4 Reasons Why Trailing Spouses Have More Options Than Ever

4 Reasons Why Trailing Spouses Have More Options Than Ever

Think of trailing spouses, and an unflattering portrait may likely come to mind. Is there anyone you know who would prefer to be referred to as a partner who is (perhaps even sluggishly) following someone around the state, country, or globe?

They’re the husbands or wives who are sacrificing their own professional positions, social lives, or even career trajectories for the benefit of their partner.

They’ve seen the advantages for their better halves, have weighed the many pros and cons, and, in many cases, have made a truly selfless choice.

Such a generous act surely deserves a better name. Maybe we could instead think of them as supporting spouses. Or rockstar spouses. (Hey, rockstars are frequently on the move, right?)

For lack of a better term, these trailing spouses exist for a host of reasons: changing military posts, expat work assignments, new faculty positions, significant promotions, and job relocations.

Sometimes, the reason they’re following a partner has less to do with a professional opportunity and more to do with a personal situation: an aging parent who requires closer care, a child with special needs, or a loved one experiencing a major crisis.

In the past, these (rockstar) spouses would be trading in their professional lives for an uncertain future—one with unknown work opportunities, closed networks, and inaccessible positions. (We could possibly assume that when it was coined in the 1980s, the trailing spouse title reflected these kinds of dismal prospects.)

However, thanks to technological advances and cultural changes, increasingly more companies are embracing remote work via flexible arrangements, distributed employees, or fully remote organizations. These aren’t just young startups, either; they’re Fortune 500s, NGOs, and everything in between.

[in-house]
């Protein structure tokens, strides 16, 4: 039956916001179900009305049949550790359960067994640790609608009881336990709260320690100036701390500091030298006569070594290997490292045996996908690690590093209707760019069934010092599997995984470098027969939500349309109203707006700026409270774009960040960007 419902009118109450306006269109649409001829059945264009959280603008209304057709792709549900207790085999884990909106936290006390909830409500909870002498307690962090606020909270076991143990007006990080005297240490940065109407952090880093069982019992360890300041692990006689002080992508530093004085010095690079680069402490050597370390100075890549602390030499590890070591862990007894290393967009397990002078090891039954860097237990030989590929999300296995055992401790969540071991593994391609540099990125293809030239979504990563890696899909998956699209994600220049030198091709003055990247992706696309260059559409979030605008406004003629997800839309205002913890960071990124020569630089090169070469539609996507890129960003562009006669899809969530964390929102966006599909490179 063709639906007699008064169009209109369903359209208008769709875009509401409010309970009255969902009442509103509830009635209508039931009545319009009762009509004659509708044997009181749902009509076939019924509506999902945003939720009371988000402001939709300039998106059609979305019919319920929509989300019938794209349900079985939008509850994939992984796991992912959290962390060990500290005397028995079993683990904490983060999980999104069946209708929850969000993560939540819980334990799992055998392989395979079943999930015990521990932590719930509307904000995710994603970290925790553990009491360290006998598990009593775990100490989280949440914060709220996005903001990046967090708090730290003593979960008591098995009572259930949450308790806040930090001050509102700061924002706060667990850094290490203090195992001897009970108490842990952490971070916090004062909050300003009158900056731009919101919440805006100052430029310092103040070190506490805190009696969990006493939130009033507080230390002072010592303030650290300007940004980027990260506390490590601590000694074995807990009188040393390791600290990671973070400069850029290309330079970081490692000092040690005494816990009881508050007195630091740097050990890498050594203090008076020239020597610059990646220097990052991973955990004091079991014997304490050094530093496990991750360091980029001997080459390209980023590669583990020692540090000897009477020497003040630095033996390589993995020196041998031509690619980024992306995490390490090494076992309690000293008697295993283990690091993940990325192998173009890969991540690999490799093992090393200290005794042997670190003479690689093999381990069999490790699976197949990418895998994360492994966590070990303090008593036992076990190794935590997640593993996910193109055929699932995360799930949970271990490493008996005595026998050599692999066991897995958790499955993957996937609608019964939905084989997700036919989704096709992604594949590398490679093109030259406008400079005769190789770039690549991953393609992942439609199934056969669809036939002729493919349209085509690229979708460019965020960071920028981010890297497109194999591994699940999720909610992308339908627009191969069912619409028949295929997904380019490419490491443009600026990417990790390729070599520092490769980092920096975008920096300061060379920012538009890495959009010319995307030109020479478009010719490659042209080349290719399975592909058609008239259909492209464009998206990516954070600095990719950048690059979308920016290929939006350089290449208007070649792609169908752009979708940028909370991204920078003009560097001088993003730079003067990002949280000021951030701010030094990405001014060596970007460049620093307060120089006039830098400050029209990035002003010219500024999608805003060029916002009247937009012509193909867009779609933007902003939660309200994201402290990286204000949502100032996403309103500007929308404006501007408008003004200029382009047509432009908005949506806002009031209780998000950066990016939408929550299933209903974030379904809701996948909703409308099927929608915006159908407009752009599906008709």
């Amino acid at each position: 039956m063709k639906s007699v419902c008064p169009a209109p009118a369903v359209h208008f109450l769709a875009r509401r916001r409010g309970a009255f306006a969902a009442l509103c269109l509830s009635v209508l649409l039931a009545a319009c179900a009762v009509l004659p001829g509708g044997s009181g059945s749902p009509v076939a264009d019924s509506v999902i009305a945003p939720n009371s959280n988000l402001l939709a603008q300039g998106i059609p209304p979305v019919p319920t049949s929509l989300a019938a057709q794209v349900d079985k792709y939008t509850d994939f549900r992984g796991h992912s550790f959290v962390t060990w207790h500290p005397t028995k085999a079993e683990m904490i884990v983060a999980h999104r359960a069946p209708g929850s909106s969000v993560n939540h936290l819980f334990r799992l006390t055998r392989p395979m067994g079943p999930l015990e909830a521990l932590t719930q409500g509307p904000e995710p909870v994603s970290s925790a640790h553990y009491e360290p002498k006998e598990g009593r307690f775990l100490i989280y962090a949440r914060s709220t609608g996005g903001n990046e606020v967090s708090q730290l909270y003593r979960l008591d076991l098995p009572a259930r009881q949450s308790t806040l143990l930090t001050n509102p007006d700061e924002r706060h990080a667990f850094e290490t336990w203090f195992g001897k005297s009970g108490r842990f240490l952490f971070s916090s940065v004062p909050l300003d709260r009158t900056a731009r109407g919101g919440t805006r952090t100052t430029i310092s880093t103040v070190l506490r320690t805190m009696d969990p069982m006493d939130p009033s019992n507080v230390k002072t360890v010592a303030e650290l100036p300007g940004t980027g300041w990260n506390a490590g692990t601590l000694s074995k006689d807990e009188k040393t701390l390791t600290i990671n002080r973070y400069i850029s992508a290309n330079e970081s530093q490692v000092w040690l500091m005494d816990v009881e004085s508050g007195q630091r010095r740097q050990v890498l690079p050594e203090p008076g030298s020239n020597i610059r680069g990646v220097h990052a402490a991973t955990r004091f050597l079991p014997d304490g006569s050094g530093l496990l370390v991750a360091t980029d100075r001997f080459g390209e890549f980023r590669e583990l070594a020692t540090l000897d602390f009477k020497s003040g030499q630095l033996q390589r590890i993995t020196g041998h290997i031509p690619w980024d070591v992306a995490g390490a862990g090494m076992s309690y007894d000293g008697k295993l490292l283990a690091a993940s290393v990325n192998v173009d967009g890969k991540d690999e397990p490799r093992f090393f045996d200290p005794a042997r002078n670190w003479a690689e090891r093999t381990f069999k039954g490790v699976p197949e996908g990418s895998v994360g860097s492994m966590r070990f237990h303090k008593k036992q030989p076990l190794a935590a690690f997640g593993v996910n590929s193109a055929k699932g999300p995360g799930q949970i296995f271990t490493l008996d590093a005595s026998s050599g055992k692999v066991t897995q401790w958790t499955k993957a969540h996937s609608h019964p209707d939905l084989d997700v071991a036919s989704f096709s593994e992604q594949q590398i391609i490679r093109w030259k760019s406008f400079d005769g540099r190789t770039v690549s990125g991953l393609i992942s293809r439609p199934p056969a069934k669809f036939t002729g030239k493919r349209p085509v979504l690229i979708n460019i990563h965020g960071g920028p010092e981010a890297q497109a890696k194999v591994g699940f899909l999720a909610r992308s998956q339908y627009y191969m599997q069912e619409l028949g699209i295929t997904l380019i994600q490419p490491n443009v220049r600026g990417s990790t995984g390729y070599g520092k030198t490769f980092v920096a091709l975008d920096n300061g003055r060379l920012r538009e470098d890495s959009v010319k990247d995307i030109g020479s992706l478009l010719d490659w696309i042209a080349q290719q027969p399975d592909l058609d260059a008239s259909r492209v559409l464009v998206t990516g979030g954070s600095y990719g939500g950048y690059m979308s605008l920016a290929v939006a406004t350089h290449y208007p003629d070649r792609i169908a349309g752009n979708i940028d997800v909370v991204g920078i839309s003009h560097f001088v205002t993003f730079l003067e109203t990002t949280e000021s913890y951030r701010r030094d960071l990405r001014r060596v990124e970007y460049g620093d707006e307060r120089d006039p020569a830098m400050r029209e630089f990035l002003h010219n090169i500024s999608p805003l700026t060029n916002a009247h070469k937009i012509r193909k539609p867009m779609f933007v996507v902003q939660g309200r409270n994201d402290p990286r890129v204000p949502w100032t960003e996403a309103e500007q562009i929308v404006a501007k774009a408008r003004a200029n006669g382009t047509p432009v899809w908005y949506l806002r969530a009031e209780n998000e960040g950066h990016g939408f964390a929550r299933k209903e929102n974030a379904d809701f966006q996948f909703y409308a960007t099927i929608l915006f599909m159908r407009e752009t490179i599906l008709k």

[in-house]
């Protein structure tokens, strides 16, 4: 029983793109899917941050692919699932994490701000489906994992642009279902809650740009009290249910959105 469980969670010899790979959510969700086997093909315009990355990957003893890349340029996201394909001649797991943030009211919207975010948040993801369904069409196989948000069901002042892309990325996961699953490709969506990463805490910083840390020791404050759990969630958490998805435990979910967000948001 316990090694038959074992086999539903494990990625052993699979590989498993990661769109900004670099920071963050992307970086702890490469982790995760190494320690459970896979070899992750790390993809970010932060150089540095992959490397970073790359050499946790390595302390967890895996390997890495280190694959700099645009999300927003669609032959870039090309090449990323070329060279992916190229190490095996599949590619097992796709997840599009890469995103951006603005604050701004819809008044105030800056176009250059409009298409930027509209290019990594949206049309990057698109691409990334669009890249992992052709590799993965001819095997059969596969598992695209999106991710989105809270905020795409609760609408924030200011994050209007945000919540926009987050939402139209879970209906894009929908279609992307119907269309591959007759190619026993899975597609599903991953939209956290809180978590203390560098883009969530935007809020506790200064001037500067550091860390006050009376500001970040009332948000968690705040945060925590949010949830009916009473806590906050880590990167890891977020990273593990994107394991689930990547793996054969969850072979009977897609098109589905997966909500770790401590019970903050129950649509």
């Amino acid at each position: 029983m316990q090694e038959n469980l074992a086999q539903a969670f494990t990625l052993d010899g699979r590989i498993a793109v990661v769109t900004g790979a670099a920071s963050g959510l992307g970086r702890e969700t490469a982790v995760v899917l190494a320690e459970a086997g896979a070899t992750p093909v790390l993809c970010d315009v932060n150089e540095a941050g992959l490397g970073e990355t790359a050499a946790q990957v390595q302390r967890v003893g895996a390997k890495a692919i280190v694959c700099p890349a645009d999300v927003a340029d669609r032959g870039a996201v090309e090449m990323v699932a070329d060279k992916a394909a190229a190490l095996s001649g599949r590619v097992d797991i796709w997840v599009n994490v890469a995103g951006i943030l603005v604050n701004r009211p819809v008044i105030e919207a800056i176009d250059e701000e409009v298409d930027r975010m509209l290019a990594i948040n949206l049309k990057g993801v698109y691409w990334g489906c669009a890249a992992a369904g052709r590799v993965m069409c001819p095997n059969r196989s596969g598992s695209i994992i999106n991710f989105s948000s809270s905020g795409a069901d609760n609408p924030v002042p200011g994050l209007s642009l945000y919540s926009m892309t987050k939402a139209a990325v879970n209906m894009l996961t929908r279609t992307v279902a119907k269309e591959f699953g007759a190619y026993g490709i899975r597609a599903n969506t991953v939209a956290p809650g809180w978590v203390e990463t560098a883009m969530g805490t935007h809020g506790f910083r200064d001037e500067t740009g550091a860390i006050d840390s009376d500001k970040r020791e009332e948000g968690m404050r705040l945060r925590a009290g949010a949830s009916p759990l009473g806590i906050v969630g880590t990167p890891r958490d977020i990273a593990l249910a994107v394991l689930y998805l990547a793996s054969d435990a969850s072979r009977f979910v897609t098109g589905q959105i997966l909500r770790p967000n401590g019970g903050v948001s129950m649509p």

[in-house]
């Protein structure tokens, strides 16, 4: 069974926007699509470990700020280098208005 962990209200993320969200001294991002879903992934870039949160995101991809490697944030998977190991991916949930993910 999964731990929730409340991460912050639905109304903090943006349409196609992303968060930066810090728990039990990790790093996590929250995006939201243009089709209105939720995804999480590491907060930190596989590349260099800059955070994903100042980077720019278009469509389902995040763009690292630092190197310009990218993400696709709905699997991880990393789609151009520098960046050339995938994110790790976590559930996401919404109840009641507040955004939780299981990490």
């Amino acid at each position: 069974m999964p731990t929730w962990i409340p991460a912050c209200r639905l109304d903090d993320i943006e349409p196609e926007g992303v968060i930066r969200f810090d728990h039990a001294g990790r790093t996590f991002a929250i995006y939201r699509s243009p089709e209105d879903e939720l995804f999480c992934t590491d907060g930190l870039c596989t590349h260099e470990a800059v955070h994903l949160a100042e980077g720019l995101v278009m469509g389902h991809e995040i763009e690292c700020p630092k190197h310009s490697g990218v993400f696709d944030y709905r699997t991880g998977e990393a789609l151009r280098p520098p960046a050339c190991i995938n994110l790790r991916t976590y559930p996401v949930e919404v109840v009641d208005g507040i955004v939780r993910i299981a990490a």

If you find yourself in the position of “rockstar spouse,” here are four ways you can take advantage of working remotely—and open up a world of professional options:

1. Instant Networking—Anywhere

Not sure where to begin? You don’t need to be part of the industry in-crowd the moment you set foot in a new location. Simply check out MeetUp for local face-to-face events that’ll bring you in contact with potential employers, business partners, and (yes!) even new friends.

You might also check in with your alma mater’s alumni relations department; many universities have regional and even overseas chapter events, and some offer virtual networking opportunities. (What could be better than growing your contact list from the comfort of your favorite coffee shop?)

2. Job-Seeking Resources

Gone are the days of scouring a few aggregate (and all-over-the-place) job websites for work-from-home opportunities. And forget about newspaper ads—we won’t even go there.

Today a variety of websites like FlexJobsWeWorkRemotelyRemoteOK and our own Remote.co jobs section offer expert advice and regularly updated job listings—some of which are guaranteed to be fully vetted by a team using rigorous criteria.

That takes out a lot of the guesswork and the illegitimate posts and gives you back the most precious resource of all—time.

3. Online, On-Demand Training  

You may think you don’t yet have what it takes to hit the ground running in a remote position. Maybe you need to brush up on tech skills or add some more training to your professional arsenal. We get it: roles are rapidly evolving, and it can be tough to keep up.

You’re in luck; a number of companies cater to folks just like you!

General Assembly offers immersive courses to springboard students into design, data, marketing, and tech roles, and Skillcrush provides learners with a variety of tech career blueprints to choose from, like visual designer or Ruby on Rails developer. It’s an affordable way to move your career forward without setting foot in a classroom.

4. Switching Careers

Maybe, just maybe, this major life change of yours calls for another. If you’ve ever thought about exploring another line of work, now’s your chance.

Perhaps you’re moving to a startup hub, a region that top companies are marketing to, or an area with a strong academic community.

Finding an online teaching position in your field of expertise or using your transferable skills at a reputable distributed firm could make the idea of trailing seem like more of an adventure than an obligation.

Beyond that, you’ll be showing future employers that you’re flexible and adaptable—two top traits cited by employees for job candidates.

Kristi DePaulA remote marketer since early 2014, Kristi DePaul (@reallykristi) has mastered content development, management, and creative direction from a distance. Her adventures have taken her to nearly 40 countries on five continents. She doesn’t work in her pajamas.

By radmin | Categories: Build a Remote Team

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